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Traders, Guns & Money: Knowns and unknowns in the dazzling world of derivatives Paperback – May 15, 2006

ISBN-13: 978-0273704744 ISBN-10: 0273704745 Edition: 1st

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Product Details

  • Paperback: 352 pages
  • Publisher: FT Press; 1 edition (May 15, 2006)
  • Language: English
  • ISBN-10: 0273704745
  • ISBN-13: 978-0273704744
  • Product Dimensions: 6.2 x 0.9 x 9.2 inches
  • Shipping Weight: 1.4 pounds
  • Average Customer Review: 4.2 out of 5 stars  See all reviews (99 customer reviews)
  • Amazon Best Sellers Rank: #244,280 in Books (See Top 100 in Books)

Editorial Reviews

Review

"Traders, Guns & Money is very fresh history, just two years old. Das picks apart the new machinery of the mega-trillion-dollar derivatives market, the one economists say might be next to collapse on our heads. And I'm with him, I really am. The guy has a thing for ridiculous puns and also for pitiable characters. We meet a couple of noodle makers who wreck their company on a deal no one but Das seems to understand. But by the end of his book, you'll get the deal too, I promise.” – All Things Considered, NPR, October 15, 2008

“WHETHER you are an investor, an observer of financial markets, or even an investment professional, Satyajit Das's Traders, Guns & Money should prove an entertaining, eye-opening read. –The Business Times, Singapore, September 27, 2008

“With the financial crisis tightening its chokehold on global banks, Das' forewarnings - outlined in his 2006 book Traders, Guns & Money: Knowns and Unknowns in the Dazzling World of Derivatives - are looking rather timely. Still, some in the industry initially scoffed at his warnings.” – The Toronto Star, September 23, 2008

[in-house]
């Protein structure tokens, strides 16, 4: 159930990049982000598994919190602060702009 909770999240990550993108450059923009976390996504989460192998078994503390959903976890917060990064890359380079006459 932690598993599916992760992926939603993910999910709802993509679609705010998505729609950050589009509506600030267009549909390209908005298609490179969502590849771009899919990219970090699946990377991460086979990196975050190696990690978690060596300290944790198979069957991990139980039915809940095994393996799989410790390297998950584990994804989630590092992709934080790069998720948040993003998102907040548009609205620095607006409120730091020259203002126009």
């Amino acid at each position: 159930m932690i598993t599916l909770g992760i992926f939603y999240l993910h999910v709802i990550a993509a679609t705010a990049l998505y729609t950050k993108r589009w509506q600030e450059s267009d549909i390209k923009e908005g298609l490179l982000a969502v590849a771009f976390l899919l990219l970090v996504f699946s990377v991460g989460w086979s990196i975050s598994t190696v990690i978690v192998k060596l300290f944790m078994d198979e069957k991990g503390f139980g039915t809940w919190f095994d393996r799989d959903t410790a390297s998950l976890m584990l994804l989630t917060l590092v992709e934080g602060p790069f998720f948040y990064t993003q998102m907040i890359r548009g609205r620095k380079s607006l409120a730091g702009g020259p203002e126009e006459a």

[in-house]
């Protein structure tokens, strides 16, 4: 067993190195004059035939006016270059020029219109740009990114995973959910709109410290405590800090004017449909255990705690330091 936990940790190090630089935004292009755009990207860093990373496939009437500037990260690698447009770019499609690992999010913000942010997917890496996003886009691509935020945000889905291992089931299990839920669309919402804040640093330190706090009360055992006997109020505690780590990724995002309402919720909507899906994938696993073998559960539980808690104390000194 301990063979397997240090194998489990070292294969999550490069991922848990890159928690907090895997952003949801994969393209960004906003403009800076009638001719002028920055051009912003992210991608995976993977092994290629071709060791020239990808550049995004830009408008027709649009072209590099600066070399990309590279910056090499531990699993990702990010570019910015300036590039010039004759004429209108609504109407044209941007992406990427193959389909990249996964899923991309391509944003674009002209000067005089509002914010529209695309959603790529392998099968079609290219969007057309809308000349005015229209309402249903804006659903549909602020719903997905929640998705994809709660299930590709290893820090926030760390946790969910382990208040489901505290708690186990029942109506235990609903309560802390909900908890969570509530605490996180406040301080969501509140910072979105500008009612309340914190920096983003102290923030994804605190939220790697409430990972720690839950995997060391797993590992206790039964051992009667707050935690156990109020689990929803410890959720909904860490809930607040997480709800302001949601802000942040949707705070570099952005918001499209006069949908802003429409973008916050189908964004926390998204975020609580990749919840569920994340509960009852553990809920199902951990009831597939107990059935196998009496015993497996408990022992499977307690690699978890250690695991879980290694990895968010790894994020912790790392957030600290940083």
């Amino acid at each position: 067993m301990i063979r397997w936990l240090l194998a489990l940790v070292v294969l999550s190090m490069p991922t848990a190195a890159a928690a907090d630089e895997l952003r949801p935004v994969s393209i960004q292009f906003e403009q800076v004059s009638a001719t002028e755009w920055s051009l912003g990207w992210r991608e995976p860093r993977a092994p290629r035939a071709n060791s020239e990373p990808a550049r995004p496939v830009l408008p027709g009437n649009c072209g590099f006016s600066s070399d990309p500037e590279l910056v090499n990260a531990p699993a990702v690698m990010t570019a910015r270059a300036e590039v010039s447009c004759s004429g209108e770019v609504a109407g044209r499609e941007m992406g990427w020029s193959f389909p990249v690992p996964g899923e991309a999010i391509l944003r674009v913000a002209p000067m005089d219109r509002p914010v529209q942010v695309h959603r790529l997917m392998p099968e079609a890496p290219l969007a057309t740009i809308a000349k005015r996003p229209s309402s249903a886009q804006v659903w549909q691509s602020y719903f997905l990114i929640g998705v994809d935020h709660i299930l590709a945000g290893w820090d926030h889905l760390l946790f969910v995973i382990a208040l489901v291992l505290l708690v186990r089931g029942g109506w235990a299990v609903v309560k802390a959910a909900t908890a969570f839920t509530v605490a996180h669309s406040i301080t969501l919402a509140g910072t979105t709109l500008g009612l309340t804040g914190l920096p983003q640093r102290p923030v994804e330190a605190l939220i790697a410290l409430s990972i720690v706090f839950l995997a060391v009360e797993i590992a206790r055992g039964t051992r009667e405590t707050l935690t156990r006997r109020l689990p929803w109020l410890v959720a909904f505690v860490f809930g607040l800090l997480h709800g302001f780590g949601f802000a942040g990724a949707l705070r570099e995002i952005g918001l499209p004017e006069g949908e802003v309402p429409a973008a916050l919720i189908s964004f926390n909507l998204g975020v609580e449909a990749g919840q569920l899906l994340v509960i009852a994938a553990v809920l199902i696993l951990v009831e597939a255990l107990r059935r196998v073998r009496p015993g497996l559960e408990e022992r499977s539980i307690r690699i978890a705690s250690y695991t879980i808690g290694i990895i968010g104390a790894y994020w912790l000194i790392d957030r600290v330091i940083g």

"The sexier side of finance ... at last ... a convincing picture of what life is like in today's modern financial industry. Traders Guns and Money by Satyajit Das not only has a catchy title, it actually manages to entertain, educate and inform."  Corporate Financier, July 2006

"A must read for all CEOs, CFOs, Bankers and anyone who cares about what banks are doing with their money." - Finance Asia, May 2006

"... revealing insider's account"  - Director, April 2006

"... true rarity: a derivatives book that keeps your attention all the way through. " FOW April 2006

"... a welcome addition to the literature."  - The Sheet, April 2006

"... a scalpel of a book" - Financial Engineering News, July 2006

"A distincly timely book... This makes fascinating reading.... A good crib sheet for how the whole derivatives game works. " - Financial Times, May 2006

"Forewarned is forearmed." - Money Week, May 2006

"Das is especially good on structured products and on the recently fashionable world of structured credit... a diverting read" - Financial World, July 2006

"a worthwhile read for anyone with connection to the financial world" - World Finance, July 2006